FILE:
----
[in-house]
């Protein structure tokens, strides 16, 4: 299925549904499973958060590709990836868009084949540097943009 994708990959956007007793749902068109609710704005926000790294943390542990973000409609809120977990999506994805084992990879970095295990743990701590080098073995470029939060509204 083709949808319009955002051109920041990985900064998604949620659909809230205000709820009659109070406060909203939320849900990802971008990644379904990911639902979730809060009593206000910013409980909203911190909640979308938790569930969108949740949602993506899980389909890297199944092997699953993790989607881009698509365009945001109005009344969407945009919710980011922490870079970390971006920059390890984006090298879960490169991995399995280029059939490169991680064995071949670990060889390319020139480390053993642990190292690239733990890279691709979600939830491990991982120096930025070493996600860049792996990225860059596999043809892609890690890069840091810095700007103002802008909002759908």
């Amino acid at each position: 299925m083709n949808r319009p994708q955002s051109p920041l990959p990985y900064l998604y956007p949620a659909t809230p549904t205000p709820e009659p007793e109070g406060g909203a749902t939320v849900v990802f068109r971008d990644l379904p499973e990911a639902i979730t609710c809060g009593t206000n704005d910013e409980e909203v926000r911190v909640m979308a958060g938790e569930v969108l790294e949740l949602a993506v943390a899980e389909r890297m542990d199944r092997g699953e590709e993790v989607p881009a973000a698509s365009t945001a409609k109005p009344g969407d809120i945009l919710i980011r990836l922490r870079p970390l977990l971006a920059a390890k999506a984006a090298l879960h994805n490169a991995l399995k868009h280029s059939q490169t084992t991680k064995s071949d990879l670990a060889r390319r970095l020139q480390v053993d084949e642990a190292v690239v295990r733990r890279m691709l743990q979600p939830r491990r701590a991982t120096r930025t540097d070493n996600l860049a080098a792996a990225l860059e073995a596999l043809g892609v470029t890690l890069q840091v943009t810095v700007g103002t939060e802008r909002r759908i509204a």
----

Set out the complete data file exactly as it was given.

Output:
[in-house]
């Protein structure tokens, strides 16, 4: 299925549904499973958060590709990836868009084949540097943009 994708990959956007007793749902068109609710704005926000790294943390542990973000409609809120977990999506994805084992990879970095295990743990701590080098073995470029939060509204 083709949808319009955002051109920041990985900064998604949620659909809230205000709820009659109070406060909203939320849900990802971008990644379904990911639902979730809060009593206000910013409980909203911190909640979308938790569930969108949740949602993506899980389909890297199944092997699953993790989607881009698509365009945001109005009344969407945009919710980011922490870079970390971006920059390890984006090298879960490169991995399995280029059939490169991680064995071949670990060889390319020139480390053993642990190292690239733990890279691709979600939830491990991982120096930025070493996600860049792996990225860059596999043809892609890690890069840091810095700007103002802008909002759908």
């Amino acid at each position: 299925m083709n949808r319009p994708q955002s051109p920041l990959p990985y900064l998604y956007p949620a659909t809230p549904t205000p709820e009659p007793e109070g406060g909203a749902t939320v849900v990802f068109r971008d990644l379904p499973e990911a639902i979730t609710c809060g009593t206000n704005d910013e409980e909203v926000r911190v909640m979308a958060g938790e569930v969108l790294e949740l949602a993506v943390a899980e389909r890297m542990d199944r092997g699953e590709e993790v989607p881009a973000a698509s365009t945001a409609k109005p009344g969407d809120i945009l919710i980011r990836l922490r870079p970390l977990l971006a920059a390890k999506a984006a090298l879960h994805n490169a991995l399995k868009h280029s059939q490169t084992t991680k064995s071949d990879l670990a060889r390319r970095l020139q480390v053993d084949e642990a190292v690239v295990r733990r890279m691709l743990q979600p939830r491990r701590a991982t120096r930025t540097d070493n996600l860049a080098a792996a990225l860059e073995a596999l043809g892609v470029t890690l890069q840091v943009t810095v700007g103002t939060e802008r909002r759908i509204a």